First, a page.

As the Inquisitor's minions arrive, Candide flees from Buenos Aires with his valet, Cacambo. Cacambo proposes bringing him to the kingdom of the rebellious Jesuits in Paraguay, where the indigenous people own nothing and the clergy own everything, and the government is a “masterpiece of reason and justice.” Candide agrees to go, promised that he will be able to make his fortune there.
Again, the novel satirizes the corruption, power, and hypocrisy of the church. Although they are supposed to be instruments of divine goodwill, the Jesuit Fathers have taken everything from the indigenous people, and are making war against the Spanish and Portuguese kings.
When they arrive, Candide is told that the Reverend Commandant does not speak with Spaniards. When the Reverend Commandant learns that Candide is not a Spaniard, but a German, he agrees to see him. The Commandant turns out to be the former young Baron of Thunder-ten-tronckh, Cunégonde's brother, previously thought dead. Candide and the young baron have a tearful reunion.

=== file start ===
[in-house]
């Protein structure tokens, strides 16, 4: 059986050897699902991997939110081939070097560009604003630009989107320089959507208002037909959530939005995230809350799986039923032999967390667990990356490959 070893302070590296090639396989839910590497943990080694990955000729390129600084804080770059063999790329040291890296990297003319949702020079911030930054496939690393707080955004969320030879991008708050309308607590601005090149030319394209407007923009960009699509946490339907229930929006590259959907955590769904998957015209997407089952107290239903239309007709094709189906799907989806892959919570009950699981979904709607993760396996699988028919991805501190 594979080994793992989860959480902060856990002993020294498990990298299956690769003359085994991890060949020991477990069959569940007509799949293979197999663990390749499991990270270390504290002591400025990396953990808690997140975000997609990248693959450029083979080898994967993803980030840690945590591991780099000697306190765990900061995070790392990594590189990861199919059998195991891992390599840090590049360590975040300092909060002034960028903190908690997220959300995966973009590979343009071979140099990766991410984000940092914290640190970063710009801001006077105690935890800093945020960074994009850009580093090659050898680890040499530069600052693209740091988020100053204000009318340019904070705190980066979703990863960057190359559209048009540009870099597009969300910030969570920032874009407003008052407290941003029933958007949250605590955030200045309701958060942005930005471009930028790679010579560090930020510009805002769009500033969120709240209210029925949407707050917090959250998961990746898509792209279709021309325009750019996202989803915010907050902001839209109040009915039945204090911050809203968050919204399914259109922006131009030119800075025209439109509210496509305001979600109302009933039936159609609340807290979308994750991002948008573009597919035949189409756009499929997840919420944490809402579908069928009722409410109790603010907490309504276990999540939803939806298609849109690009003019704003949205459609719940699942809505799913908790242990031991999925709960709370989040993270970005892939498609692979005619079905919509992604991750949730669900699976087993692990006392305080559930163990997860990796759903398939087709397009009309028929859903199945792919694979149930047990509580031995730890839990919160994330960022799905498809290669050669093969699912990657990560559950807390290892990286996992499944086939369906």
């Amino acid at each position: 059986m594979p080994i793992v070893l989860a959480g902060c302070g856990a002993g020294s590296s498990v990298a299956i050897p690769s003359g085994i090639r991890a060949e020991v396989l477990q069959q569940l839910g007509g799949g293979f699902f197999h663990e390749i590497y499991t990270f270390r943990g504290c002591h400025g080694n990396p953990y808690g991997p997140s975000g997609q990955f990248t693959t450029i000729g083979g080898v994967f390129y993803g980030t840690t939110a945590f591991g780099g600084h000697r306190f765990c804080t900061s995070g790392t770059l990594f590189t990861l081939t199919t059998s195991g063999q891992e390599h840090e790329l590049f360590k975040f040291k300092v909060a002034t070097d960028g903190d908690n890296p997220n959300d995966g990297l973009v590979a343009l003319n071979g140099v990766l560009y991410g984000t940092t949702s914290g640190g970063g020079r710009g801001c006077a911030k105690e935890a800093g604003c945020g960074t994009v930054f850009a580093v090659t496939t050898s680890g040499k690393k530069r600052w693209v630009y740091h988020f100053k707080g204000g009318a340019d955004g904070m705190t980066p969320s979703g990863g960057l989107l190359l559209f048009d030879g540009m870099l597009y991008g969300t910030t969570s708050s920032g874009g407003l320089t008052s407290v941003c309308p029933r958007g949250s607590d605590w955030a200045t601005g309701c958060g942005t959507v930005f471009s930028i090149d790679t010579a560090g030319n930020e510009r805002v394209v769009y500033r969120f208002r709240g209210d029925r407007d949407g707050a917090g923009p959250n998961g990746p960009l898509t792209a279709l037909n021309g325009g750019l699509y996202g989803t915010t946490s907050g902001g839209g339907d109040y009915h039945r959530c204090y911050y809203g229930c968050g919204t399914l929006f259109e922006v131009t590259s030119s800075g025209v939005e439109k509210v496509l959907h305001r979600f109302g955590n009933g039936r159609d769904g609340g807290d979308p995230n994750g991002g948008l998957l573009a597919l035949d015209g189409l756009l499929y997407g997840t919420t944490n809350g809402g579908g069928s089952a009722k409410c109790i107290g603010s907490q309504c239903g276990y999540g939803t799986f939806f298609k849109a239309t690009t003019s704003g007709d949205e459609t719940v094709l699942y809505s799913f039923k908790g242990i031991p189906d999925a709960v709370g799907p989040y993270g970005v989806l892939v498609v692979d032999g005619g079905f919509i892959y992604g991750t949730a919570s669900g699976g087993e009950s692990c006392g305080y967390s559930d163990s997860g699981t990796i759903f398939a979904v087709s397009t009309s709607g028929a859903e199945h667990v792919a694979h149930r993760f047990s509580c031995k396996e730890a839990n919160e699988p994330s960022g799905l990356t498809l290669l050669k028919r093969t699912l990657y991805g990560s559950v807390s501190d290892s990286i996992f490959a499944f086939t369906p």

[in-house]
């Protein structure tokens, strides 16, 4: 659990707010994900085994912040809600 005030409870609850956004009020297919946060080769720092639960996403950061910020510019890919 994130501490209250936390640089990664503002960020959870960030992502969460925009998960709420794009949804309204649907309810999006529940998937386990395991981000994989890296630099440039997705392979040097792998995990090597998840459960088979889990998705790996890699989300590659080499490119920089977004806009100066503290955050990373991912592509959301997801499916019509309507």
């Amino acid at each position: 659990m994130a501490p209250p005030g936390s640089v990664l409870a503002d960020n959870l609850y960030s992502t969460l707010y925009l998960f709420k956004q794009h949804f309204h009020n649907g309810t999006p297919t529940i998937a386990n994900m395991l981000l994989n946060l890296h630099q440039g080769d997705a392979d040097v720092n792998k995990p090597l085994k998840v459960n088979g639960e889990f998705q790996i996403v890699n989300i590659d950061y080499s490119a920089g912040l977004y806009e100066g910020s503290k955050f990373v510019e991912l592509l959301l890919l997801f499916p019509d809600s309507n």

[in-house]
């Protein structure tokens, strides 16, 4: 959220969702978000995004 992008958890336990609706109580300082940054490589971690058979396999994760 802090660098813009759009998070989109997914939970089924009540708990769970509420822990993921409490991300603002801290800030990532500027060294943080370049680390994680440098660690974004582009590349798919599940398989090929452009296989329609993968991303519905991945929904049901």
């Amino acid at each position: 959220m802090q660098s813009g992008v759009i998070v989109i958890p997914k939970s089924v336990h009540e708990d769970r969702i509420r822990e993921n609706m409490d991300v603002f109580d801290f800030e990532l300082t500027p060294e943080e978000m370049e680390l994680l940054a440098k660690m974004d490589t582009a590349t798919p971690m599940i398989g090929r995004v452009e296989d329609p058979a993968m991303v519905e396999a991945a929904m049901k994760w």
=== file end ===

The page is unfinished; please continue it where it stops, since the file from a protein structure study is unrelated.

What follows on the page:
Here again, a character who was thought to be dead returns in a new role. This is part of Candide's comically rapid cycle of reunions and separations, successes and reversals, optimism and disillusionment.